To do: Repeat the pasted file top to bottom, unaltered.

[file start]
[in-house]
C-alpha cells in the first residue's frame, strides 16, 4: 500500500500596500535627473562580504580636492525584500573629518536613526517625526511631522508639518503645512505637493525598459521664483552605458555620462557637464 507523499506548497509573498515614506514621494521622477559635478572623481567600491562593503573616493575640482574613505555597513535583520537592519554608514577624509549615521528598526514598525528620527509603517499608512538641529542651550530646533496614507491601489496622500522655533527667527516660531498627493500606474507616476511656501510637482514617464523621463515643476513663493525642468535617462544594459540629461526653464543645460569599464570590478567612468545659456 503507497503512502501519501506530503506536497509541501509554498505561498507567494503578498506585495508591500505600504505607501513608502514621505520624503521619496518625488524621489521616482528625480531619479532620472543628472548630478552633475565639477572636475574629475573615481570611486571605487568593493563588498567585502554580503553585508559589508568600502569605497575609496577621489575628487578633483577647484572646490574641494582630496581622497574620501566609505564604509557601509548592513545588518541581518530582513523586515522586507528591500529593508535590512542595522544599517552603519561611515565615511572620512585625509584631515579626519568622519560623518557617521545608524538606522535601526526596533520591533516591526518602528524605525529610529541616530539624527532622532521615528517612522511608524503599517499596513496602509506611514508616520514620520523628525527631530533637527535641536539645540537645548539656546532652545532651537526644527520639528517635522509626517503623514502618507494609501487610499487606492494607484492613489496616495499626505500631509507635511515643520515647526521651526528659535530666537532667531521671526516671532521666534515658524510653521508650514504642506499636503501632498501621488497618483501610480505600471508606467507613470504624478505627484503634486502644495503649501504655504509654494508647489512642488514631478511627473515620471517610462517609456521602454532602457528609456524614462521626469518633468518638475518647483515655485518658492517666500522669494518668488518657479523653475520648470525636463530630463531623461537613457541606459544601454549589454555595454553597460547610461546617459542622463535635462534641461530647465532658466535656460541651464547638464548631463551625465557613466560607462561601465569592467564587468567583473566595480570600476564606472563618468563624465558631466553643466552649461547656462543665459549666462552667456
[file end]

[in-house]
C-alpha cells in the first residue's frame, strides 16, 4: 500500500500596500535627473562580504580636492525584500573629518536613526517625526511631522508639518503645512505637493525598459521664483552605458555620462557637464 507523499506548497509573498515614506514621494521622477559635478572623481567600491562593503573616493575640482574613505555597513535583520537592519554608514577624509549615521528598526514598525528620527509603517499608512538641529542651550530646533496614507491601489496622500522655533527667527516660531498627493500606474507616476511656501510637482514617464523621463515643476513663493525642468535617462544594459540629461526653464543645460569599464570590478567612468545659456 503507497503512502501519501506530503506536497509541501509554498505561498507567494503578498506585495508591500505600504505607501513608502514621505520624503521619496518625488524621489521616482528625480531619479532620472543628472548630478552633475565639477572636475574629475573615481570611486571605487568593493563588498567585502554580503553585508559589508568600502569605497575609496577621489575628487578633483577647484572646490574641494582630496581622497574620501566609505564604509557601509548592513545588518541581518530582513523586515522586507528591500529593508535590512542595522544599517552603519561611515565615511572620512585625509584631515579626519568622519560623518557617521545608524538606522535601526526596533520591533516591526518602528524605525529610529541616530539624527532622532521615528517612522511608524503599517499596513496602509506611514508616520514620520523628525527631530533637527535641536539645540537645548539656546532652545532651537526644527520639528517635522509626517503623514502618507494609501487610499487606492494607484492613489496616495499626505500631509507635511515643520515647526521651526528659535530666537532667531521671526516671532521666534515658524510653521508650514504642506499636503501632498501621488497618483501610480505600471508606467507613470504624478505627484503634486502644495503649501504655504509654494508647489512642488514631478511627473515620471517610462517609456521602454532602457528609456524614462521626469518633468518638475518647483515655485518658492517666500522669494518668488518657479523653475520648470525636463530630463531623461537613457541606459544601454549589454555595454553597460547610461546617459542622463535635462534641461530647465532658466535656460541651464547638464548631463551625465557613466560607462561601465569592467564587468567583473566595480570600476564606472563618468563624465558631466553643466552649461547656462543665459549666462552667456